‘About Time’: Dressing by Decade

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The upcoming Costume Institute exhibition “About Time: Fashion and Duration” celebrates the 150th anniversary of the Metropolitan Museum of Art by presenting a chronological timeline of fashion through the decades, from 1870 to 2020—and adding “interruptions” with the work of designers who have riffed on earlier silhouettes and design concepts. Think Sarah Burton for Alexander McQueen’s leg-of-mutton-sleeve dress that takes its cue from 1890s examples in the museum’s collection, for instance; or Norman Norell’s 1965 interpretation of Gabrielle “Coco” Chanel’s 1925 wardrobe; or Yves Saint Laurent’s broad-shouldered 1978 redux of Elsa Schiaparelli’s “broken mirror” embroidered jacket of 1938.

With this idea in mind, we thought we’d explore, decade by decade, the imaginative ways that guests attending the Costume Institute galas through the years have looked to the past for their own fashion and beauty inspiration.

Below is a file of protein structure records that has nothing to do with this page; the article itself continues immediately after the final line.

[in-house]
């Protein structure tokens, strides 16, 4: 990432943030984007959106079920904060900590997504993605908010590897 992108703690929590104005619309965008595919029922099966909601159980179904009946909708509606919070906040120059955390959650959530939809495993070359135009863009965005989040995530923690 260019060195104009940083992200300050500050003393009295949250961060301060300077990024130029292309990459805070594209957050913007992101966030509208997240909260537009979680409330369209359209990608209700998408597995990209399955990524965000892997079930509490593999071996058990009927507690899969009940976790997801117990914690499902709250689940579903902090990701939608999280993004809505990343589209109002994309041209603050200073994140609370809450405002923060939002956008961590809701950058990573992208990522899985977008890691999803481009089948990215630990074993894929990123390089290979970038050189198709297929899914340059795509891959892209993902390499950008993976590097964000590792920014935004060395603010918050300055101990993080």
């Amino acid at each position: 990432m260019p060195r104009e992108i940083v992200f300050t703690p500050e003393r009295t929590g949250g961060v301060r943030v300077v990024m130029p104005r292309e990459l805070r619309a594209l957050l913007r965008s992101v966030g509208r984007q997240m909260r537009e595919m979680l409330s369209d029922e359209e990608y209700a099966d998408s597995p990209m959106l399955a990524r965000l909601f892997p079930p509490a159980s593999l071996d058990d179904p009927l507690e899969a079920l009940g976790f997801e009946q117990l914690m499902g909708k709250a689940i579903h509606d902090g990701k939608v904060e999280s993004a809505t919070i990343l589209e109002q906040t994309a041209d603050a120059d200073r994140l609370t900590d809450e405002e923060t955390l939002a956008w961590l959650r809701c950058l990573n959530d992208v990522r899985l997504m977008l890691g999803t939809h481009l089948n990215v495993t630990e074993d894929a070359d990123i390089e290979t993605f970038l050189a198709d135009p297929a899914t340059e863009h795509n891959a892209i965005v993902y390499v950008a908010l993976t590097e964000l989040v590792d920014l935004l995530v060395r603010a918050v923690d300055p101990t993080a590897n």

We begin in the 1870s, when New York’s artists and robber barons were reshaping the cultural landscape with the city’s free art museum and the British-born designer Charles Frederick Worth was the undisputed king of Paris fashion. (His bustle reigned supreme.) We end in the minimalist ’90s, when Marc Jacobs brought grunge to the Perry Ellis runway and Helmut Lang, Calvin Klein, et al. glorified the little slip dress.

From 1920s flappers to 1970s disco divas, from turn-of-the-century Gibson girls to 1930s silver-screen sirens, and from the big shoulders of the 1940s to the big skirts of the 1950s, here is a treasury of the best Met-gala looks that looked back to look forward.

The decade of the bustle

The decade of the voluminous skirt

The decade of the important sleeve

The decade of the hourglass silhouette

The decade of Paul Poiret and the tubular silhouette

The decade of flapper fringe and extravagant silent-movie costumes

The decade of escapism that celebrated movie-goddess glamour and the bias-cut gown

The decade of big shoulders

The decade of big skirts, small waists, and haute couture drama

The schizophrenic decade began with the ladylike chic of first lady Jacqueline Kennedy and ended with self-expression, hippie rebellion, and global gleanings

The glam-rock and disco decade brought Cher and Diana Ross razzle-dazzle

The maximalist decade saw short skirts, embellishment, and the return of the power shoulder

The minimalist decade brought grunge—and the triumph of the slip dress